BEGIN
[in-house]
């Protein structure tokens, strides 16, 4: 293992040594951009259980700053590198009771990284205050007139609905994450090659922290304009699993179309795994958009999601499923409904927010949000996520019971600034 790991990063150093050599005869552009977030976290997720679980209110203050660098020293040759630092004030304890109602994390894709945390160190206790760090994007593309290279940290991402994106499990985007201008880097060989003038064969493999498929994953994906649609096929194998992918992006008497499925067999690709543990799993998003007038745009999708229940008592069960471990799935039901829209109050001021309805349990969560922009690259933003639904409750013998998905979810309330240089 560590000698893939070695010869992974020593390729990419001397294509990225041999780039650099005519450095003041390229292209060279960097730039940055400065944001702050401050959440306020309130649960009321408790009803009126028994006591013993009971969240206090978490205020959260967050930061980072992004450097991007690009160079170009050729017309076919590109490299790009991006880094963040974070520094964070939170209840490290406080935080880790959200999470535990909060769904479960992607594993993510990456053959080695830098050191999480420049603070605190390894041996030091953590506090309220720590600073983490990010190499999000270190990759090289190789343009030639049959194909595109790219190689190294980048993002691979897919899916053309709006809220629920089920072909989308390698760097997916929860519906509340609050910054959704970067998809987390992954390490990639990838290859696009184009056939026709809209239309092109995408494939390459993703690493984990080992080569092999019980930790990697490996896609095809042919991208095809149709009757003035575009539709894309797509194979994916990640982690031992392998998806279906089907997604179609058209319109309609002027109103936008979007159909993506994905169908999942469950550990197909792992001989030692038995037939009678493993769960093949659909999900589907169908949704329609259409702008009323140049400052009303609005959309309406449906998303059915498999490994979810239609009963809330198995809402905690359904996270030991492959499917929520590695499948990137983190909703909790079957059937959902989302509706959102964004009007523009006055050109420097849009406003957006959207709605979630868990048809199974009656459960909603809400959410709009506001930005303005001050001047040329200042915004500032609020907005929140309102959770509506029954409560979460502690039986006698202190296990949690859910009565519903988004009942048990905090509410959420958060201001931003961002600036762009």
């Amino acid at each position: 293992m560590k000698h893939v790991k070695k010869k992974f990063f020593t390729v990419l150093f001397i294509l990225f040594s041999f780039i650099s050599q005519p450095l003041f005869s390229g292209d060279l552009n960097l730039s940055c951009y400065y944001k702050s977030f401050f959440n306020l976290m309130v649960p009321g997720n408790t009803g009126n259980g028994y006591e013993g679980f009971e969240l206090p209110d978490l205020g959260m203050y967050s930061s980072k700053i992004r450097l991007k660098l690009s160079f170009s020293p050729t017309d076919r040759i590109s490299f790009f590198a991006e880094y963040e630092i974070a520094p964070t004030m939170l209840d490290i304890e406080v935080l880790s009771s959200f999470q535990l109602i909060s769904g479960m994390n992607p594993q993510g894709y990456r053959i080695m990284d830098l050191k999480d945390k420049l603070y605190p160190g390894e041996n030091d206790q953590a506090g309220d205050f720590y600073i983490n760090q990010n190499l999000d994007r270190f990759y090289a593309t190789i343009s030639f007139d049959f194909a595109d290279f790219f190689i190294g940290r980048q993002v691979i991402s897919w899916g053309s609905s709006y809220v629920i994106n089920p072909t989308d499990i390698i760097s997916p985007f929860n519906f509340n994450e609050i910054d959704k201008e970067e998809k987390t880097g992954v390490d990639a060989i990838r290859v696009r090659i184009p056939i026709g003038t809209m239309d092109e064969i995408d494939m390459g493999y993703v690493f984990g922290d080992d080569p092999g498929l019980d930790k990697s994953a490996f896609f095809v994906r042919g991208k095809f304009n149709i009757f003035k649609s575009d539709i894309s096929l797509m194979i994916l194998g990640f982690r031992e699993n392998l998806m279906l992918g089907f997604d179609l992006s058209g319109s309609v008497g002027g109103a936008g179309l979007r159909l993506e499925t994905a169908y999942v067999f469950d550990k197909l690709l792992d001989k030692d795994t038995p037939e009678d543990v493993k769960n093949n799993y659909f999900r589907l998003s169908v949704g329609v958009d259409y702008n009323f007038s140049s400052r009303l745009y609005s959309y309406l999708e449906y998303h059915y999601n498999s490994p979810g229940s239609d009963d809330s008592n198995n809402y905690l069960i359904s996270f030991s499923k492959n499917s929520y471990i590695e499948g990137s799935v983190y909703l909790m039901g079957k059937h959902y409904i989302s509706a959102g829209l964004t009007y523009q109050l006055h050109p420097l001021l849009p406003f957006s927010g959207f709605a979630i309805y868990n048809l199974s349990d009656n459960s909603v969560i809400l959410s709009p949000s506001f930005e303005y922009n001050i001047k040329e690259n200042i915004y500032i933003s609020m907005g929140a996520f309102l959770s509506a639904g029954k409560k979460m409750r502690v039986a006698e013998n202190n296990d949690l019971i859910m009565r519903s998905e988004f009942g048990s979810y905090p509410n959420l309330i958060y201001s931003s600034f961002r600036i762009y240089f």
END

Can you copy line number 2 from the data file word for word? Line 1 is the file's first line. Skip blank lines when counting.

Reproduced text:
């Protein structure tokens, strides 16, 4: 293992040594951009259980700053590198009771990284205050007139609905994450090659922290304009699993179309795994958009999601499923409904927010949000996520019971600034 790991990063150093050599005869552009977030976290997720679980209110203050660098020293040759630092004030304890109602994390894709945390160190206790760090994007593309290279940290991402994106499990985007201008880097060989003038064969493999498929994953994906649609096929194998992918992006008497499925067999690709543990799993998003007038745009999708229940008592069960471990799935039901829209109050001021309805349990969560922009690259933003639904409750013998998905979810309330240089 560590000698893939070695010869992974020593390729990419001397294509990225041999780039650099005519450095003041390229292209060279960097730039940055400065944001702050401050959440306020309130649960009321408790009803009126028994006591013993009971969240206090978490205020959260967050930061980072992004450097991007690009160079170009050729017309076919590109490299790009991006880094963040974070520094964070939170209840490290406080935080880790959200999470535990909060769904479960992607594993993510990456053959080695830098050191999480420049603070605190390894041996030091953590506090309220720590600073983490990010190499999000270190990759090289190789343009030639049959194909595109790219190689190294980048993002691979897919899916053309709006809220629920089920072909989308390698760097997916929860519906509340609050910054959704970067998809987390992954390490990639990838290859696009184009056939026709809209239309092109995408494939390459993703690493984990080992080569092999019980930790990697490996896609095809042919991208095809149709009757003035575009539709894309797509194979994916990640982690031992392998998806279906089907997604179609058209319109309609002027109103936008979007159909993506994905169908999942469950550990197909792992001989030692038995037939009678493993769960093949659909999900589907169908949704329609259409702008009323140049400052009303609005959309309406449906998303059915498999490994979810239609009963809330198995809402905690359904996270030991492959499917929520590695499948990137983190909703909790079957059937959902989302509706959102964004009007523009006055050109420097849009406003957006959207709605979630868990048809199974009656459960909603809400959410709009506001930005303005001050001047040329200042915004500032609020907005929140309102959770509506029954409560979460502690039986006698202190296990949690859910009565519903988004009942048990905090509410959420958060201001931003961002600036762009």